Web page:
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In a setback to the pharmaceutical industry, the US Supreme Court declined on Tuesday to hear an appeal sought by Johnson & Johnson of a $63 million verdict that found the company failed to properly warn consumers about the risks of its Children’s Motrin painkiller.

At issue was whether Johnson & Johnson should have upgraded its product labeling to reflect the risk that a patient may develop toxic epidermal necrolysis, which can lead to a rare disease called Stevens-Johnson syndrome. The condition can cause skin blistering, as well as lung, liver, and vision damage.

A Massachusetts family successfully pressed a lawsuit claiming the company could have upgraded the warnings. In 2003, they gave their seven-year-old daughter the over-the-counter medicine and she subsequently developed Stevens-Johnson syndrome. She eventually lost 95 percent of the top layer of her skin and suffered heart failure, stroke, and an aneurysm. She is also legally blind, according to court documents. The verdict withstood appeal.


However, Johnson & Johnson sought to convince the Supreme Court that federal law preempted the state court verdict. In response to a citizen’s petition seeking upgraded labeling, the Food and Drug Administration had agreed that an increased warning about skin reactions — such as rashes and blisters — was warranted. But the agency did not agree to add the names of the skin diseases, which are unfamiliar to most consumers.

Consequently, the company maintained it would have violated federal law if the Motrin labeling was updated with the sort of specific language the family believed should have been used, according to its filing with the Supreme Court. In short, Johnson & Johnson complained it was in an untenable bind, which is an argument the pharmaceutical industry has been watching closely.


The debate over preemption came to a head in 2009 when the Supreme Court ruled that a state court lawsuit is not preempted if the FDA would have allowed a drug maker to upgrade its label. That case involved a lawsuit brought by a Vermont woman who claimed she was harmed by a drug sold by Wyeth, which is now owned by Pfizer. She successfully argued that Wyeth should have updated the label for Phenergan, an anti-nausea treatment.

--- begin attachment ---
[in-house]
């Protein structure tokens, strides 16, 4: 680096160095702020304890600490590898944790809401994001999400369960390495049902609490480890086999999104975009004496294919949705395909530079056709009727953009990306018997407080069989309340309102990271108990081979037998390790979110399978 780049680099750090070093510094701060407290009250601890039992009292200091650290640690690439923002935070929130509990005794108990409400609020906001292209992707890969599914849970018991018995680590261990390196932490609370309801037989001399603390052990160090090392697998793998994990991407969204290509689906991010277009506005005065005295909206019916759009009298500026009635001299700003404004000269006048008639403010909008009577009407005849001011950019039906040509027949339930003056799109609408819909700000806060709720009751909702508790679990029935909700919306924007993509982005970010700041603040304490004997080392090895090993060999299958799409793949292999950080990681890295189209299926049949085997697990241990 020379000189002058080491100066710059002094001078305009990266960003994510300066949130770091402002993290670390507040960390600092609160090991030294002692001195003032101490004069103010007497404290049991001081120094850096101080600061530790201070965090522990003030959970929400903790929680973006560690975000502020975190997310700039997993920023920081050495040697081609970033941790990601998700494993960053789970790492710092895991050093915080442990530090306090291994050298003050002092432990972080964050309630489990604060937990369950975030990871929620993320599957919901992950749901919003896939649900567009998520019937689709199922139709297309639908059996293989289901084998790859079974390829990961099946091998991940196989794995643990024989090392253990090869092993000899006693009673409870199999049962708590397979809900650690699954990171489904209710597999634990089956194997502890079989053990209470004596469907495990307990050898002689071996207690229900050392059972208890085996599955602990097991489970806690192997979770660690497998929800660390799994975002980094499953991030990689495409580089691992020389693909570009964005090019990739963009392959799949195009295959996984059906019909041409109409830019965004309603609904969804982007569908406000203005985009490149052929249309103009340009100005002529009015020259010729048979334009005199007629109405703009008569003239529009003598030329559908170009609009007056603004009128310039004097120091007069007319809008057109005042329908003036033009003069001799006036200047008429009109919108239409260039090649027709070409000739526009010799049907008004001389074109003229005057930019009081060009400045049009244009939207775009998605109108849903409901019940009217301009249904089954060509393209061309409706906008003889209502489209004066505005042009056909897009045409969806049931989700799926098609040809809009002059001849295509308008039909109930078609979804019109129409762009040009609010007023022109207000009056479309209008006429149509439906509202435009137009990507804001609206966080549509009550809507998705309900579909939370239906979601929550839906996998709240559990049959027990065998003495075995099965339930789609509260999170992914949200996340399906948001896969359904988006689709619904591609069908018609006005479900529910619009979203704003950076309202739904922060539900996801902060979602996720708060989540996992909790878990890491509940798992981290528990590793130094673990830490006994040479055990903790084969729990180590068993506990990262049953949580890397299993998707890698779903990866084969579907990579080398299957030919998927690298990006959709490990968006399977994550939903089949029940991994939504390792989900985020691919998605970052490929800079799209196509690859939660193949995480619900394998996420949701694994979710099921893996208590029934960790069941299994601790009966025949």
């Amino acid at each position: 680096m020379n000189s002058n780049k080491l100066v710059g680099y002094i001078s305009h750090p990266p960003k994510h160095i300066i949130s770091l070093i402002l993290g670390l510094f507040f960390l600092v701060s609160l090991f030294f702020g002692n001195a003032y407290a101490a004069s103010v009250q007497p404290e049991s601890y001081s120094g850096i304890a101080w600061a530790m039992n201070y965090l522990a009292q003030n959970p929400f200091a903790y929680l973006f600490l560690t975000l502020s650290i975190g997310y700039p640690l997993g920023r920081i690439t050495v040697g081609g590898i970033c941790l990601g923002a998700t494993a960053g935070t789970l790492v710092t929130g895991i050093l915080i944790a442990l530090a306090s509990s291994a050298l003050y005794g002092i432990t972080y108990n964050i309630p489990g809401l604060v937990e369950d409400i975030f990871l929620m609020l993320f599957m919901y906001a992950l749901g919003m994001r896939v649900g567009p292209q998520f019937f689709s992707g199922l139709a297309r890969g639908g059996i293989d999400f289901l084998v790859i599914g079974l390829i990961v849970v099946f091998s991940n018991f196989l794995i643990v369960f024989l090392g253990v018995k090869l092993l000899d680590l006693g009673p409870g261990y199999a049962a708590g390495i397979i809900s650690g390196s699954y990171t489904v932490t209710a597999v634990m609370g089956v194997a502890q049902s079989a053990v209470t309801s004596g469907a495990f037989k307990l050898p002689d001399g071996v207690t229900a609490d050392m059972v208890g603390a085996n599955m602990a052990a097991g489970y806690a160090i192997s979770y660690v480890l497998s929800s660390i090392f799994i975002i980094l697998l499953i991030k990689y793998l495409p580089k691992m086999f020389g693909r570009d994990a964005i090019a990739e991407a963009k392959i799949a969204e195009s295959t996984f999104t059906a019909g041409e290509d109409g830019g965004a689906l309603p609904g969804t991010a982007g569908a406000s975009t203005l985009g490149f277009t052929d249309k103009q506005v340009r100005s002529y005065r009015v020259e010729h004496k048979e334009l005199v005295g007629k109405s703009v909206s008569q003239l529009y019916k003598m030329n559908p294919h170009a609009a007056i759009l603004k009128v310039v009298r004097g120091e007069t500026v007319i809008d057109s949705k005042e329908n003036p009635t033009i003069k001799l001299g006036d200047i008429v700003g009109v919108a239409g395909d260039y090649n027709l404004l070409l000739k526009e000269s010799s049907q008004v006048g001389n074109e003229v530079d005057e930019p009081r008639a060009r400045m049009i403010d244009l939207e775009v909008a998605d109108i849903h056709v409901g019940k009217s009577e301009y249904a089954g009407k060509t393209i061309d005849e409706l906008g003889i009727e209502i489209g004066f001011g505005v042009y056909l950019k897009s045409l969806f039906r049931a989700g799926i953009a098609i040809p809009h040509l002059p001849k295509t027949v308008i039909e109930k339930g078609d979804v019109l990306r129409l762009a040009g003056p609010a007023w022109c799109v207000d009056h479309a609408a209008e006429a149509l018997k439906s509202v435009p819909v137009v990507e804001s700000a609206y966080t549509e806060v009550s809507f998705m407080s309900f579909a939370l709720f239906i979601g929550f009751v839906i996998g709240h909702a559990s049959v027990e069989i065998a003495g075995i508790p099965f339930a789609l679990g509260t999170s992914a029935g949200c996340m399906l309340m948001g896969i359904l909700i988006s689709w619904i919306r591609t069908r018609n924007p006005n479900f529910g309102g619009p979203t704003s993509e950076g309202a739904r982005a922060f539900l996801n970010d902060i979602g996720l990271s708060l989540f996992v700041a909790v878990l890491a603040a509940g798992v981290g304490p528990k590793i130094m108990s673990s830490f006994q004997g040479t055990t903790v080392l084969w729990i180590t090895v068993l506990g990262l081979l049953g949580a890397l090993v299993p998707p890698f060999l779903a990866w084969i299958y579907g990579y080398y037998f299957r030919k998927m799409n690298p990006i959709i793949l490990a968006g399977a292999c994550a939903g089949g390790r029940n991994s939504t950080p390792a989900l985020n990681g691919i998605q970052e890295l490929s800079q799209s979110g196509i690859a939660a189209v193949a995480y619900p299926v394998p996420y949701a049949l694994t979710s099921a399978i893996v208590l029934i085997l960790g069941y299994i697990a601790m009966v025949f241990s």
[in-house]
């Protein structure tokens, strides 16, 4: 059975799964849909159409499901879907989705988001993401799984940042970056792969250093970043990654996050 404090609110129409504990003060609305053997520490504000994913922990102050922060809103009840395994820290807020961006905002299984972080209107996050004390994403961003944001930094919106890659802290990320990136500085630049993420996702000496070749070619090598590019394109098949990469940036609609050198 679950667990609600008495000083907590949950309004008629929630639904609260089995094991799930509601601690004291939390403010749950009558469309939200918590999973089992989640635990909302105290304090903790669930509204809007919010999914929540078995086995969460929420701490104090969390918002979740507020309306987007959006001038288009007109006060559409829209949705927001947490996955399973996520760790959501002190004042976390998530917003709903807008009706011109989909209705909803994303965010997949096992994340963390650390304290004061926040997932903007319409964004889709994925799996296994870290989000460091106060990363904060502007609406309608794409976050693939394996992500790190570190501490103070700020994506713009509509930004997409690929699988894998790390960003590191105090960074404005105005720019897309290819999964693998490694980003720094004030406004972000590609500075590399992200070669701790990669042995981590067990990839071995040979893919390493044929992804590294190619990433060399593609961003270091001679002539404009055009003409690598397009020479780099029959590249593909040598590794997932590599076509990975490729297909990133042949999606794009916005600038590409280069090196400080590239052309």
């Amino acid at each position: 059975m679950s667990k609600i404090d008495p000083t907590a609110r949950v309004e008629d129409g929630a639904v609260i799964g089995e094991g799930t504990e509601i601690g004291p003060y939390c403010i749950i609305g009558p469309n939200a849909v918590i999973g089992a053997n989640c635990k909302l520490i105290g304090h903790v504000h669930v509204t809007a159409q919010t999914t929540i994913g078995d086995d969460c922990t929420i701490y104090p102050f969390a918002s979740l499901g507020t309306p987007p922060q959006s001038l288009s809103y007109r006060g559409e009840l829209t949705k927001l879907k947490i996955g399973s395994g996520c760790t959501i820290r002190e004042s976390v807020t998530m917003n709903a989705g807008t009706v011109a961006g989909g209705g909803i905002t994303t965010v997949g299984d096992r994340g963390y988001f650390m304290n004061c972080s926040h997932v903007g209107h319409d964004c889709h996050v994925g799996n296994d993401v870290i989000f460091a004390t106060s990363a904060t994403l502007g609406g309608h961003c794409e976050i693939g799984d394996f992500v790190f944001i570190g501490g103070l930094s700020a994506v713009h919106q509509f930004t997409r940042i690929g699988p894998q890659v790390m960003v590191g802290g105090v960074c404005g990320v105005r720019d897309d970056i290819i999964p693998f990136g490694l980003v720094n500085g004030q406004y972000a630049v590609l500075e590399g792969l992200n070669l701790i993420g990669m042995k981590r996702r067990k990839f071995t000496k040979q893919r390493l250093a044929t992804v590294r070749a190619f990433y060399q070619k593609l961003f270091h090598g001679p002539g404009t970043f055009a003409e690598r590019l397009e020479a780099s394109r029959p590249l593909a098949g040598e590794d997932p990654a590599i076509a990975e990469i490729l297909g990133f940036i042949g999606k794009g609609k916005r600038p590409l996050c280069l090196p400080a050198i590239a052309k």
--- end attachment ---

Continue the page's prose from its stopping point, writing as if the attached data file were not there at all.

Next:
At the same time, the Supreme Court acknowledged that a state court lawsuit could be preempted if there was “clear evidence” showing the FDA would not have approved a change in labeling. Such a situation would otherwise create a conflict between the state and federal labeling requirements. But ever since, the pharmaceutical industry has argued that “clear evidence” was never properly defined.

In this case, Johnson & Johnson argued the hurdle for clear evidence had been met, even though a Massachusetts appeals court disagreed. The company maintained that the less specific labeling for Children’s Motrin, which is intended for consumers, reflected FDA thinking and, therefore, was true to both the letter and intent of the law, according to its filing with the Supreme Court.

The Supreme Court, however, disagreed with the argument. A spokeswoman for Johnson & Johnson, which now faces a $140 million payout when including interest, wrote us that the health care giant is “disappointed the Supreme Court declined to hear this case because we believe it raises important and unsettled preemption issues.”